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OKLAHOMA CITY – State government would be prevented from indirectly funding the genocide in Darfur under legislation filed by state Rep. Rebecca Hamilton.
House Bill 1900, by Hamilton and state Sen. Constance Johnson (D-Oklahoma City), would not allow companies doing business with the Darfur region of western Sudan to receive state contracts “for so long as genocide continues within that region.”
“I don’t believe that the people of Oklahoma should have their tax dollars used to indirectly subsidize a war on unarmed civilians by a modern army that engages in slavery, mass rape and genocide,” said Hamilton, D-Oklahoma City. “These are crimes against all humanity and the government that commits them is supported and funded, at least in part, by businesses who underwrite them with their commerce. Oklahomans might not be able to directly intervene, but we can say no to letting our money be used to aid those who aid the murderers.”
According to Amnesty International, hundreds of thousands of people have lost their lives in Darfur since February 2003. The Sudanese government and government-backed Janjawid militia are accused of committing systematic human rights abuses including killing, torture, rape, looting and destruction of property.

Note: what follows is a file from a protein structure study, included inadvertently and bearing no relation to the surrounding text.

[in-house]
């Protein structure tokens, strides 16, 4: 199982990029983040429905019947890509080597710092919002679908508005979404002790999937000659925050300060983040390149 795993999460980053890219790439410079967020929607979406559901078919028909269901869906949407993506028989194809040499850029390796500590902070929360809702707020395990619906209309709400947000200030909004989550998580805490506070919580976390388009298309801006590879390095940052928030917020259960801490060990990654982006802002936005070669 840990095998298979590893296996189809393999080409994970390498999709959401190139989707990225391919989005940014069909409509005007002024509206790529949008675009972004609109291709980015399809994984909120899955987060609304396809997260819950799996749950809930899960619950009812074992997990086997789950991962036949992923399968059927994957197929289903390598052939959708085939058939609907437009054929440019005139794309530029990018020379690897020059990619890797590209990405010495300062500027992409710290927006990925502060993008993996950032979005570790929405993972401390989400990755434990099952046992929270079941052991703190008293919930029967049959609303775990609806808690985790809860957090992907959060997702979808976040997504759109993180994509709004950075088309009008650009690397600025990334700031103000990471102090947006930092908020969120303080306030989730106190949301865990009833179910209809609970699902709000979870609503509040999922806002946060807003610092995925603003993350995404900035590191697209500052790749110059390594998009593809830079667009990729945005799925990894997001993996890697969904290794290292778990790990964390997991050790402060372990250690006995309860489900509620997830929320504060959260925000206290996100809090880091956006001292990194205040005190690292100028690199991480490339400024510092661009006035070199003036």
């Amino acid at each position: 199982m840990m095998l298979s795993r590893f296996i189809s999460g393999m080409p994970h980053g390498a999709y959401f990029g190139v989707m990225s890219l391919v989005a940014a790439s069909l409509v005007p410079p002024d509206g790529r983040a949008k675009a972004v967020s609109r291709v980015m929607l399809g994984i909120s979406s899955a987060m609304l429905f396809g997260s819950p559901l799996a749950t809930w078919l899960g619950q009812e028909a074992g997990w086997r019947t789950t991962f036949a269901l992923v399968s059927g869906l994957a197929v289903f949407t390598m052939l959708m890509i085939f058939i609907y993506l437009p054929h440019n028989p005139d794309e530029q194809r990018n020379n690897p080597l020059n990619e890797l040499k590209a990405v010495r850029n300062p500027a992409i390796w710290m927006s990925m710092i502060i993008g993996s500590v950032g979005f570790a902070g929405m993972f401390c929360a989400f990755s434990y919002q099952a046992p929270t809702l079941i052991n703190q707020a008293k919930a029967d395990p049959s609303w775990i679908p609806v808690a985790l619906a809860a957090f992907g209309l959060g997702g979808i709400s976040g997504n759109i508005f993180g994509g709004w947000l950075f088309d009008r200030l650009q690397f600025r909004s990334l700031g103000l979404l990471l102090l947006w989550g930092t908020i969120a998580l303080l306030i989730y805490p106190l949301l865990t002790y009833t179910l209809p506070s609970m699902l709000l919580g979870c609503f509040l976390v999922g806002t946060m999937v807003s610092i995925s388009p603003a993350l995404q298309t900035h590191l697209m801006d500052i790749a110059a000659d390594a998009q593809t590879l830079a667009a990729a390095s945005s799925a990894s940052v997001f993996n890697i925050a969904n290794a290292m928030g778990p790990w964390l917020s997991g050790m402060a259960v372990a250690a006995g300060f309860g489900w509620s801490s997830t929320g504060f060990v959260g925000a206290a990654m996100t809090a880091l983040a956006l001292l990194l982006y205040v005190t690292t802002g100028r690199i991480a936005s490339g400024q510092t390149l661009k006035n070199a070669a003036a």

“This genocide is one of the most egregious examples of crimes against humanity in the world today,” Hamilton said. “It involves full-scale war on unarmed civilians who are rounded up; put in camps; systematically starved, raped, beaten; sold into slavery and murdered. The genocide involves every evil that people perpetrate against one another, all in one spot.
“Unfortunately, the international community’s reaction to this horror has been limited to self-righteous hand-wringing. The release of the Microsoft’s latest operating system for personal computers has received more attention than we have given to the systematic murder of millions of innocent men, women and children in Darfur. It’s time we begin forcing those who perpetuate genocide to pay a price. House Bill 1900 is a small step in that direction.”
On another note, John Bates, a member of Mayflower Congregational Church, noted money he had saved working for Wal-Mart, “redeemed” the money in his words, to relief effort for Darfur. His donation totaled nearly $14,000.